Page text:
Guest post by Katie Leach-Kemon, a policy translation specialist from the University of Washington’s Institute for Health Metrics and Evaluation.
Mental health problems cause a surprising amount of suffering around the world. More than 450 million people are estimated to suffer from some form of mental illness. A recent podcast from The Guardian explored the extra challenges many people afflicted with mental illness face in developing countries such as harassment, stigma, and inability to earn a living.
In 2010, mental and behavioral disorders–which include conditions like depression, anxiety, schizophrenia, and drug and alcohol use disorders—caused 23% of total years lost due to disability at the global level.
Mental health issues cause the most disability in ages 15 through 39, as seen in the graph below, which is a screenshot from one of the Institute for Health Metrics and Evaluation’s data visualization tools associated with the Global Burden of Disease 2010 database.
When taking into account differences in population growth and aging across countries, rates of disease burden from mental health disorders such as depression and anxiety vary among countries, as shown in the maps below. The links to the live maps online for depression can be found here, screen grab just below left.
Higher levels of depression in countries such as Afghanistan and Libya can be attributed to conflict, but it is unclear what factors are driving lower levels of depression in countries like Japan, Mexico, and Australia. Some countries like China may appear to have lower levels of depression due to stigma affecting people’s willingness to report depression.
To the right is a screen grab from a GBD tool looking at anxiety, flagging Serbia and Algeria as the world’s most anxious (red, orange).
Go to the IHME online site to explore and get the full experience. It’s perhaps debatable if Serbia and Algeria are the most anxious of nations, and is likely just evidence of the need for better data on mental health and illness.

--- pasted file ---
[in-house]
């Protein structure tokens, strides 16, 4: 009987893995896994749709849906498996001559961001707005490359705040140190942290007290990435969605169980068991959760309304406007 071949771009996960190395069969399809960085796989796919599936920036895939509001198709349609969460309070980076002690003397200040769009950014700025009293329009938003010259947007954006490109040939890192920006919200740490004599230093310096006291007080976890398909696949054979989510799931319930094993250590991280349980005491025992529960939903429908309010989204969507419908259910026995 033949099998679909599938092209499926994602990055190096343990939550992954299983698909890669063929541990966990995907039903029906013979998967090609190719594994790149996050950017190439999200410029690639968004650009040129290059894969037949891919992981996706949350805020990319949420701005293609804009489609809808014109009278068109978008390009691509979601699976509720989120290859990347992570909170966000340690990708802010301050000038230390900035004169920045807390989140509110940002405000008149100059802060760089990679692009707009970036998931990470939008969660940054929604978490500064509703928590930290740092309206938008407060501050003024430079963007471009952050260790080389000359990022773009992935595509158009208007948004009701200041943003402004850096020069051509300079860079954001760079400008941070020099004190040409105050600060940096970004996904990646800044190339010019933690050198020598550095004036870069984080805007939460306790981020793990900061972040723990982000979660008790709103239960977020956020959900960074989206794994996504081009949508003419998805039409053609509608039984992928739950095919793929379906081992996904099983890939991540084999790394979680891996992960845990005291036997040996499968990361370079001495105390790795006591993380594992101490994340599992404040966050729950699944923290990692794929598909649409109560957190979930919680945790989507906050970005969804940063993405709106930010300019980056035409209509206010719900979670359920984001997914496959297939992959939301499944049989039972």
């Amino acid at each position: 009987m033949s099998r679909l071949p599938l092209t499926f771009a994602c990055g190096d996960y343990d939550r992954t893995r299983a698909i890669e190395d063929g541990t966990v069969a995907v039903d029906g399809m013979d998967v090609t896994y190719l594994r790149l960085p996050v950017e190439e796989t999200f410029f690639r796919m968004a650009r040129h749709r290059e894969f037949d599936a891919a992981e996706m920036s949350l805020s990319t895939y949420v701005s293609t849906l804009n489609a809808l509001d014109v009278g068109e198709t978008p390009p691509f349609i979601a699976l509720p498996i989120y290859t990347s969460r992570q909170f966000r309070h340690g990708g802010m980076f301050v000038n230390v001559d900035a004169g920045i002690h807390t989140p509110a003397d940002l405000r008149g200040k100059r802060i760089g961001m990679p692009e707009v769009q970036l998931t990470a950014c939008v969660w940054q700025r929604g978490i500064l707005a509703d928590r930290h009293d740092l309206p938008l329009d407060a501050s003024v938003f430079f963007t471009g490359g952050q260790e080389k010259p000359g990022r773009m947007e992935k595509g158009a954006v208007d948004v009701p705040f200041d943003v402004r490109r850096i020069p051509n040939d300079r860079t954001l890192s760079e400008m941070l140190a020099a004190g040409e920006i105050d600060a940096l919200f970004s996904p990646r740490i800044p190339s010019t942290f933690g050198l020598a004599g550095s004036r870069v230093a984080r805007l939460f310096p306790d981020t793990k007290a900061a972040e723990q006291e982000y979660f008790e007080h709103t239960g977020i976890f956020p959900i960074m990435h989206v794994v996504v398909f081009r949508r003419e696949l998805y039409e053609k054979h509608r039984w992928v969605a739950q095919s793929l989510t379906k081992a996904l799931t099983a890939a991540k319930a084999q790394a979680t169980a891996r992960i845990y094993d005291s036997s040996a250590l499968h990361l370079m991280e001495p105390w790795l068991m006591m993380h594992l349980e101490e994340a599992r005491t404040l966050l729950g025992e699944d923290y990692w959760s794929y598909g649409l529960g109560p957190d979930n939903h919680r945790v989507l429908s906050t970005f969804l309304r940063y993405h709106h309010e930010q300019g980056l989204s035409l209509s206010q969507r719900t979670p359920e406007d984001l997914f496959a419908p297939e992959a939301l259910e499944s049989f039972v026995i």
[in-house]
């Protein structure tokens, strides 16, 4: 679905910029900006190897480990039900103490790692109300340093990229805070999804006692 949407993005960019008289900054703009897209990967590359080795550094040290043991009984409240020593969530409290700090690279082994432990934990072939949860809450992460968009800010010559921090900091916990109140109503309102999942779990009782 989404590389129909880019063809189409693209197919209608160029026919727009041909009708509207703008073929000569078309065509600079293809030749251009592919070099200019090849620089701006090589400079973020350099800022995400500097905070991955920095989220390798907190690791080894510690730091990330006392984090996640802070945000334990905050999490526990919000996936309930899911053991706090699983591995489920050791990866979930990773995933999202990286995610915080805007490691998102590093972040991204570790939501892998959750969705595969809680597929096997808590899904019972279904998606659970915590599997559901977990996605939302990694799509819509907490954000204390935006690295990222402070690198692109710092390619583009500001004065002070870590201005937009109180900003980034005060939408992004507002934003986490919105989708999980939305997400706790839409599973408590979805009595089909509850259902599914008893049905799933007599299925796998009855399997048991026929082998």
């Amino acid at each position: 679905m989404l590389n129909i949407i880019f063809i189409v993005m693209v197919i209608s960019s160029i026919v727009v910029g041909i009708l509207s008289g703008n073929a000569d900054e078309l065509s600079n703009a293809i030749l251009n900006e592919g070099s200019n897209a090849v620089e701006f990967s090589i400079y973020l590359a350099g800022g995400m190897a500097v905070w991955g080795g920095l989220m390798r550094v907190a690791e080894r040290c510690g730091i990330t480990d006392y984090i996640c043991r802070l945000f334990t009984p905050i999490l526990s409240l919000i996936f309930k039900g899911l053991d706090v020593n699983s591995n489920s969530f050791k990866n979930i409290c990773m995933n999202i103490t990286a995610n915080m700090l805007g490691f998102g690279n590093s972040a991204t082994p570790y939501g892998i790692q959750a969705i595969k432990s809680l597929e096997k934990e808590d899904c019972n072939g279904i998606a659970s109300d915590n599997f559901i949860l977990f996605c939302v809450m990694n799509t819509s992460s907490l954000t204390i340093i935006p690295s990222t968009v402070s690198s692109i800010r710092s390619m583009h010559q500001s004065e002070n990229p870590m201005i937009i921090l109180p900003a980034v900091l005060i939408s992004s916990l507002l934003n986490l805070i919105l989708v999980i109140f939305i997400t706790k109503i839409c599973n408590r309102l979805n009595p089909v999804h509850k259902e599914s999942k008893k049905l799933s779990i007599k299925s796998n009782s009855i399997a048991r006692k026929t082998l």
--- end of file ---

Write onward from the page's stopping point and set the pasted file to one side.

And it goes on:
“GBD relies on self-reported data to estimate disease burden from depression,” said IHME Professor Theo Vos. “Mental health researchers have argued that cultural influences make people less willing to respond to questions about mental health, which may explain the lower levels of depression recorded in China.”
For levels of schizophrenia and bipolar disorder, however, there are no statistically significant differences across countries. “Mental and behavioral disorders are very common everywhere,” said Vos.
Although levels of mental disorders are similar in many countries, major differences exist between men and women.
Worldwide, depression and anxiety are more common in females than males, as shown in the figure below and in the data visualization tool online.
According to Vos, intimate partner violence and childhood sexual abuse, which are leading risk factors for depression among females, could in part explain the higher burden of depression among females. “Developing interventions to modify these risk factors could be key for reducing differences in depression between men and women,” said Vos.
Greater investment in identifying tools to prevent and treat mental illness is also needed. “Even with full access to the mental health services, at least half to two-thirds of the burden of mental illness is out of our reach,” said Vos. “The tools we have available for mental disorders are nowhere near as effective as those for cardiovascular diseases.”